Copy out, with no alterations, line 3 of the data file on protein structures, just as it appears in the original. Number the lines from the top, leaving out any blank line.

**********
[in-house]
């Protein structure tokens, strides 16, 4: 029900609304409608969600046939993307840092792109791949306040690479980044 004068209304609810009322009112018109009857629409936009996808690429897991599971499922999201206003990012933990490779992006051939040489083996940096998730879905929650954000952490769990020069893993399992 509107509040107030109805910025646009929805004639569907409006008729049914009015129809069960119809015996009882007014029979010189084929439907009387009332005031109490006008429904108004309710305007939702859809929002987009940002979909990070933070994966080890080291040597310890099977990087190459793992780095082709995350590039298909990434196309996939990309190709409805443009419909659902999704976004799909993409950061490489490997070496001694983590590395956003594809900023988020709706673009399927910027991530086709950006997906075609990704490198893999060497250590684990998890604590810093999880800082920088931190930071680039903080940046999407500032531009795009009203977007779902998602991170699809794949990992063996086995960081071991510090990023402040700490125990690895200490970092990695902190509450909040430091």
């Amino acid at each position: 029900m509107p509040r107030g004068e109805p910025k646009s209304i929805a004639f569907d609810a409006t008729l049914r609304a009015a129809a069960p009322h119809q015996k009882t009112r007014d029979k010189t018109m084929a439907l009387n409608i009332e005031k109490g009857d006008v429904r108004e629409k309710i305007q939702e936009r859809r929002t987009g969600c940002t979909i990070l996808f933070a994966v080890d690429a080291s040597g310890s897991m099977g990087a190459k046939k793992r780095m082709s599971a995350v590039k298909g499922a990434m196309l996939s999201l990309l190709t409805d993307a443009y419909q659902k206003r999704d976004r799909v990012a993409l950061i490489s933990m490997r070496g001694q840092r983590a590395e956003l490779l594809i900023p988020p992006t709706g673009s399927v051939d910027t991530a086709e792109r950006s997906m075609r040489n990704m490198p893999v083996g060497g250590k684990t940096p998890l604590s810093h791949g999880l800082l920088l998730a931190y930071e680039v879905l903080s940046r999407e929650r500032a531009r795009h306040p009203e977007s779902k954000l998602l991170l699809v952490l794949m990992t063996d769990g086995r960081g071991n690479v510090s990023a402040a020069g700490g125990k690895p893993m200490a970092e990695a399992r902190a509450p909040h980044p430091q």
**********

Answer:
């Amino acid at each position: 029900m509107p509040r107030g004068e109805p910025k646009s209304i929805a004639f569907d609810a409006t008729l049914r609304a009015a129809a069960p009322h119809q015996k009882t009112r007014d029979k010189t018109m084929a439907l009387n409608i009332e005031k109490g009857d006008v429904r108004e629409k309710i305007q939702e936009r859809r929002t987009g969600c940002t979909i990070l996808f933070a994966v080890d690429a080291s040597g310890s897991m099977g990087a190459k046939k793992r780095m082709s599971a995350v590039k298909g499922a990434m196309l996939s999201l990309l190709t409805d993307a443009y419909q659902k206003r999704d976004r799909v990012a993409l950061i490489s933990m490997r070496g001694q840092r983590a590395e956003l490779l594809i900023p988020p992006t709706g673009s399927v051939d910027t991530a086709e792109r950006s997906m075609r040489n990704m490198p893999v083996g060497g250590k684990t940096p998890l604590s810093h791949g999880l800082l920088l998730a931190y930071e680039v879905l903080s940046r999407e929650r500032a531009r795009h306040p009203e977007s779902k954000l998602l991170l699809v952490l794949m990992t063996d769990g086995r960081g071991n690479v510090s990023a402040a020069g700490g125990k690895p893993m200490a970092e990695a399992r902190a509450p909040h980044p430091q």